European
    OACTIVE
  • Advanced personalised, multi-scale computer models preventing OsteoArthritis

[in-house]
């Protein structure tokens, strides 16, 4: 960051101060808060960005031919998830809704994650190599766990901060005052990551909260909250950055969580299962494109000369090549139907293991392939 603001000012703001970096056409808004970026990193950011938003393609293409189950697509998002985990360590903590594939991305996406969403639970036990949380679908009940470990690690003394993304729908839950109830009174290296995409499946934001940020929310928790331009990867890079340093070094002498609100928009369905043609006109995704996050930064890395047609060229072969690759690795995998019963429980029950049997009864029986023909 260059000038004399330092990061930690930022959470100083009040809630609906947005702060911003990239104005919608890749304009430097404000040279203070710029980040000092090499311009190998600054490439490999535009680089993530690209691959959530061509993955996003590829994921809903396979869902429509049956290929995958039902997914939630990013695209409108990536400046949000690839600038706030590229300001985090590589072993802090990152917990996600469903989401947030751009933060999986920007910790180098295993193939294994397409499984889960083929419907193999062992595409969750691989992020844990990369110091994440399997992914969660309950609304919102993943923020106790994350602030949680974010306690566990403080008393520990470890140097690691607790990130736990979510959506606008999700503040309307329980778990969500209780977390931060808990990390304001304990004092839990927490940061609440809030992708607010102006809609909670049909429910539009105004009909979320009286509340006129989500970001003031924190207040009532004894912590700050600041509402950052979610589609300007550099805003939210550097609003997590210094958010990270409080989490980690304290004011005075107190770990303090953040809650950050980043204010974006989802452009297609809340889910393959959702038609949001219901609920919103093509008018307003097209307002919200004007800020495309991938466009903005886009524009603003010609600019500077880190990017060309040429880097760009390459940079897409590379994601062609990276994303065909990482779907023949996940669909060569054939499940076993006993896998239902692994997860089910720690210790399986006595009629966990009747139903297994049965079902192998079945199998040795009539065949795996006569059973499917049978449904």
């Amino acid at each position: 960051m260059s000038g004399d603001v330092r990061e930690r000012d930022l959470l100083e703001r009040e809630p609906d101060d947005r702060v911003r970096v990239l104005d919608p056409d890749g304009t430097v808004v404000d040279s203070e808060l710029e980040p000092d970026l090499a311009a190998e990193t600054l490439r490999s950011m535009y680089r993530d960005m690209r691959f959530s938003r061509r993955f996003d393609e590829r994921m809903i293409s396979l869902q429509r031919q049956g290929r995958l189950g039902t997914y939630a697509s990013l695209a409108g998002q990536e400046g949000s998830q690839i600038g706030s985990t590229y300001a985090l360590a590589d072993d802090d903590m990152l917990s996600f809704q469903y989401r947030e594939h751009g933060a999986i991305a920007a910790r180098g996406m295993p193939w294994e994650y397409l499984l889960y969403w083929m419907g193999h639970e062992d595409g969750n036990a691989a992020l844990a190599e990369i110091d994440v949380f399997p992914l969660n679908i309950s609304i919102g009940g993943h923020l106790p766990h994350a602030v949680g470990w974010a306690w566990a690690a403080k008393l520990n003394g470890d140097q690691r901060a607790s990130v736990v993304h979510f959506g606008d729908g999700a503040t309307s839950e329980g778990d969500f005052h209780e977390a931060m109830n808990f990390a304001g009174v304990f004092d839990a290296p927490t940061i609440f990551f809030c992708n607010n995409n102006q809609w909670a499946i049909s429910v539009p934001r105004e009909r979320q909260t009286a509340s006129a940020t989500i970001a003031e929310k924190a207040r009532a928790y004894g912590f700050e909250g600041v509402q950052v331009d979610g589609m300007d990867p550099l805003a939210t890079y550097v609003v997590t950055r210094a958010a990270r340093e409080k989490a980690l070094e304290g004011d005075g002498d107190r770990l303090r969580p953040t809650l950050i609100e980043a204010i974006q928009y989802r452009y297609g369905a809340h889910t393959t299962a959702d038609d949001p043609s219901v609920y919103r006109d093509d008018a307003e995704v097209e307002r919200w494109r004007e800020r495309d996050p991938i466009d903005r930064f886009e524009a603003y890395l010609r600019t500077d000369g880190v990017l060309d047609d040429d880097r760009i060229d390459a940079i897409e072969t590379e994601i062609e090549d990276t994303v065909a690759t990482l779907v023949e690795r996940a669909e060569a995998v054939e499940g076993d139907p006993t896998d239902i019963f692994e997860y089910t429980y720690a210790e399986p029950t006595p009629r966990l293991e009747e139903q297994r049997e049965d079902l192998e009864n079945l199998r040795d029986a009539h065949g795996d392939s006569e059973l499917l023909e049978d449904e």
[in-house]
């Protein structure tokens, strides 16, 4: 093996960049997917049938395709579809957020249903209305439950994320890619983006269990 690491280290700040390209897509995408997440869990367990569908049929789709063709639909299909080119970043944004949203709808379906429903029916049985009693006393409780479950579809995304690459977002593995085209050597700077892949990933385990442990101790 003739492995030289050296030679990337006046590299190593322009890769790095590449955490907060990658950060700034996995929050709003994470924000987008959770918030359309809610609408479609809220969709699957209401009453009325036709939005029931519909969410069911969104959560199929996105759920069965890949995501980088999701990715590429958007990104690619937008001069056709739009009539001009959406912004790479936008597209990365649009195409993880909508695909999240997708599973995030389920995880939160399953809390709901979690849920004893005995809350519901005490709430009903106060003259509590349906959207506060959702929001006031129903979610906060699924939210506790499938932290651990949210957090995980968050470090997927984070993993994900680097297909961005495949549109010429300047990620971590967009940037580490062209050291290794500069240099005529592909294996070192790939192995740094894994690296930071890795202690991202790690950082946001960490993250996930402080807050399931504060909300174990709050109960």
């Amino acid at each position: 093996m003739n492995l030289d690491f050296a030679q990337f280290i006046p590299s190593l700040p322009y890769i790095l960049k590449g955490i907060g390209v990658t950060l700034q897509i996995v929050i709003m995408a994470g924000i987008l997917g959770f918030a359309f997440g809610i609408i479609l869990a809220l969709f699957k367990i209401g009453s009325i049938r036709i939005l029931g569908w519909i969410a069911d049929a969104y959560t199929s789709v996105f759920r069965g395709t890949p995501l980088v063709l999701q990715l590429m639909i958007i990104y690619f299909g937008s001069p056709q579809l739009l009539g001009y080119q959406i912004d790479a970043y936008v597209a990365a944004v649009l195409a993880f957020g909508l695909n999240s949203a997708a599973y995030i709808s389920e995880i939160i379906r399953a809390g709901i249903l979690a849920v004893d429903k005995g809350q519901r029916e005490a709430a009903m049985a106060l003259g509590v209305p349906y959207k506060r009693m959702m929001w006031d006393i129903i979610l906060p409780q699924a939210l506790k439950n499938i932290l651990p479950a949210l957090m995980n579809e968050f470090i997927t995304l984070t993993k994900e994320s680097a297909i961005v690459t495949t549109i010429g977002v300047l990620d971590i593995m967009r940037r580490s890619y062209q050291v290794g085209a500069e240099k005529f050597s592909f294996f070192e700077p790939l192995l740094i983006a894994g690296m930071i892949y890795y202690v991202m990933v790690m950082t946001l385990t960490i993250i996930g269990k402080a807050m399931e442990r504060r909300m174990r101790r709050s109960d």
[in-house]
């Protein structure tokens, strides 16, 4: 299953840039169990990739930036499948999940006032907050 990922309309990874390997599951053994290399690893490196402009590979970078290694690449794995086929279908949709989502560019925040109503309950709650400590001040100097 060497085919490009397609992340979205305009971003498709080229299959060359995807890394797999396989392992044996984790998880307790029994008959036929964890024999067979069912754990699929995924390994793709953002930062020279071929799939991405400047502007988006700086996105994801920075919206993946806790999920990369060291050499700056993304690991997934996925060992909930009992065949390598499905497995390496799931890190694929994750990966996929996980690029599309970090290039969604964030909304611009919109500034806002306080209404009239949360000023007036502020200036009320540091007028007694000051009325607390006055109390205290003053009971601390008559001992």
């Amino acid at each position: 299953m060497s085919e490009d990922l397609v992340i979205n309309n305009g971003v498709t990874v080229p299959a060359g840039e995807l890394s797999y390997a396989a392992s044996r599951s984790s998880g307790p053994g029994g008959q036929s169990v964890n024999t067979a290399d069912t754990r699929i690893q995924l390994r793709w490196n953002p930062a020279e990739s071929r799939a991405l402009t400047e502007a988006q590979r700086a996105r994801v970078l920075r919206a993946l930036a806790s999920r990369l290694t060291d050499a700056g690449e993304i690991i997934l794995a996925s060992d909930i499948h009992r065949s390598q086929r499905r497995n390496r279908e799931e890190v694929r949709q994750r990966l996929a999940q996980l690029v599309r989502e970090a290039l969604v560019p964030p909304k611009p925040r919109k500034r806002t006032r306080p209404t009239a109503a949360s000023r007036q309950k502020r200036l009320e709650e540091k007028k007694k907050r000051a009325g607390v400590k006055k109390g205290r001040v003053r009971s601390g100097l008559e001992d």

Osteoarthritis (OA) is a degenerative disease of the articular cartilage and the most common form of arthritis that causes joint pain, mobility limitation and, thus, reduces independence and overall quality of life. Although the usual population associated with the condition is the elderly (65 years old ranges from 12- 30%), who are mostly inactive, athletes and younger individuals are also susceptible. Whilst the available data have implicated the role of the various modifiable or nonmodifiable risk factors in the development and progression of OA, no study has conclusively explored the interaction and integration of other information sets in a patient-specific manner. The current OACTIVE project intents to make a significant leap forward adopting a multi-scale holistic approach where patient-specific information from various levels, including cell, tissue, organ and whole body will be integrated and combined with information from other sources such as biochemical/ inflammatory biomarkers, behaviour modeling and social/environmental risk factors to generate robust predictors for new personalized interventions for delaying onset and slowing down progression of OA. OACTIVE targets to patient-specific OA prediction and interventions by using a combination of mechanistic, phenomenological computational models, simulations and big data analytics. Once constructed, these models will be used to simulate and predict optimal treatments, better diagnostics, and improved patient outcomes. Overcoming the limitation of the current treatment interventions, Augmented Reality empowered interventions will be developed in a personalised framework allowing patients experience the treatment as more enjoyable, resulting in greater motivation, engagement, and training adherence. OACTIVE’s mission is to improve healthcare by transforming and accelerating the OA diagnosis and prediction based on a more comprehensive understanding of disease pathophysiology, dynamics, and patient outcomes.